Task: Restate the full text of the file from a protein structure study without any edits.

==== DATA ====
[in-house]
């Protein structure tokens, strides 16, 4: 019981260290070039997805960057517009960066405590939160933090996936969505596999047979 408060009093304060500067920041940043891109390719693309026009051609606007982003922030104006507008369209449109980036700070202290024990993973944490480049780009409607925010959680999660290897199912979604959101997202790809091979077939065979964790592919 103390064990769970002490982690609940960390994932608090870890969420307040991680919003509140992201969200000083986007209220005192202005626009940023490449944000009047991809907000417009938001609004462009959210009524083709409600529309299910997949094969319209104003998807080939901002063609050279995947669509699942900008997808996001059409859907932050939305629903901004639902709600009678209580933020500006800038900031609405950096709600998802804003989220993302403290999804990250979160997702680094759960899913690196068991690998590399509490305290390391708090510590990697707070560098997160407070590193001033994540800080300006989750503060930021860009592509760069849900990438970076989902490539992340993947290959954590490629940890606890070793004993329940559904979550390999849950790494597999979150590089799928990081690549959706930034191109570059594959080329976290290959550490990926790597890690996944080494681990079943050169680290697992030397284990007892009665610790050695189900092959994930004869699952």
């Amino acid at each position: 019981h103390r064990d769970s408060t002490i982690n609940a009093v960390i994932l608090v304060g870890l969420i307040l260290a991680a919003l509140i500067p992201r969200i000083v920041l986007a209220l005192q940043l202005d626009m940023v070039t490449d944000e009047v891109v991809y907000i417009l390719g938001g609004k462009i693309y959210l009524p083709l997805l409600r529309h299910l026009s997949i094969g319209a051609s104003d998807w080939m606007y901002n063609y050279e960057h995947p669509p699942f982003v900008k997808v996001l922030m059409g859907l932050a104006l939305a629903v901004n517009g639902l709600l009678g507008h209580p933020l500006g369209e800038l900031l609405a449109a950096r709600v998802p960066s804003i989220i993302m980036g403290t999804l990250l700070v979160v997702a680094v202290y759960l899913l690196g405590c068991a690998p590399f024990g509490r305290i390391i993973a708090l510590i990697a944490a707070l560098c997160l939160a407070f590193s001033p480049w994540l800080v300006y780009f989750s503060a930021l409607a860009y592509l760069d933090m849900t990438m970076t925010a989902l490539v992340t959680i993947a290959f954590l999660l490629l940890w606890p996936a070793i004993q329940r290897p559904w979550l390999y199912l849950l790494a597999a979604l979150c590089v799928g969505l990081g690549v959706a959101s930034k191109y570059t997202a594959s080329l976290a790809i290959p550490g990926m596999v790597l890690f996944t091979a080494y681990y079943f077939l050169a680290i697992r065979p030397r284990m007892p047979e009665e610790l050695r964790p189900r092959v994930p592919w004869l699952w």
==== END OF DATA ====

[in-house]
């Protein structure tokens, strides 16, 4: 019981260290070039997805960057517009960066405590939160933090996936969505596999047979 408060009093304060500067920041940043891109390719693309026009051609606007982003922030104006507008369209449109980036700070202290024990993973944490480049780009409607925010959680999660290897199912979604959101997202790809091979077939065979964790592919 103390064990769970002490982690609940960390994932608090870890969420307040991680919003509140992201969200000083986007209220005192202005626009940023490449944000009047991809907000417009938001609004462009959210009524083709409600529309299910997949094969319209104003998807080939901002063609050279995947669509699942900008997808996001059409859907932050939305629903901004639902709600009678209580933020500006800038900031609405950096709600998802804003989220993302403290999804990250979160997702680094759960899913690196068991690998590399509490305290390391708090510590990697707070560098997160407070590193001033994540800080300006989750503060930021860009592509760069849900990438970076989902490539992340993947290959954590490629940890606890070793004993329940559904979550390999849950790494597999979150590089799928990081690549959706930034191109570059594959080329976290290959550490990926790597890690996944080494681990079943050169680290697992030397284990007892009665610790050695189900092959994930004869699952």
């Amino acid at each position: 019981h103390r064990d769970s408060t002490i982690n609940a009093v960390i994932l608090v304060g870890l969420i307040l260290a991680a919003l509140i500067p992201r969200i000083v920041l986007a209220l005192q940043l202005d626009m940023v070039t490449d944000e009047v891109v991809y907000i417009l390719g938001g609004k462009i693309y959210l009524p083709l997805l409600r529309h299910l026009s997949i094969g319209a051609s104003d998807w080939m606007y901002n063609y050279e960057h995947p669509p699942f982003v900008k997808v996001l922030m059409g859907l932050a104006l939305a629903v901004n517009g639902l709600l009678g507008h209580p933020l500006g369209e800038l900031l609405a449109a950096r709600v998802p960066s804003i989220i993302m980036g403290t999804l990250l700070v979160v997702a680094v202290y759960l899913l690196g405590c068991a690998p590399f024990g509490r305290i390391i993973a708090l510590i990697a944490a707070l560098c997160l939160a407070f590193s001033p480049w994540l800080v300006y780009f989750s503060a930021l409607a860009y592509l760069d933090m849900t990438m970076t925010a989902l490539v992340t959680i993947a290959f954590l999660l490629l940890w606890p996936a070793i004993q329940r290897p559904w979550l390999y199912l849950l790494a597999a979604l979150c590089v799928g969505l990081g690549v959706a959101s930034k191109y570059t997202a594959s080329l976290a790809i290959p550490g990926m596999v790597l890690f996944t091979a080494y681990y079943f077939l050169a680290i697992r065979p030397r284990m007892p047979e009665e610790l050695r964790p189900r092959v994930p592919w004869l699952w």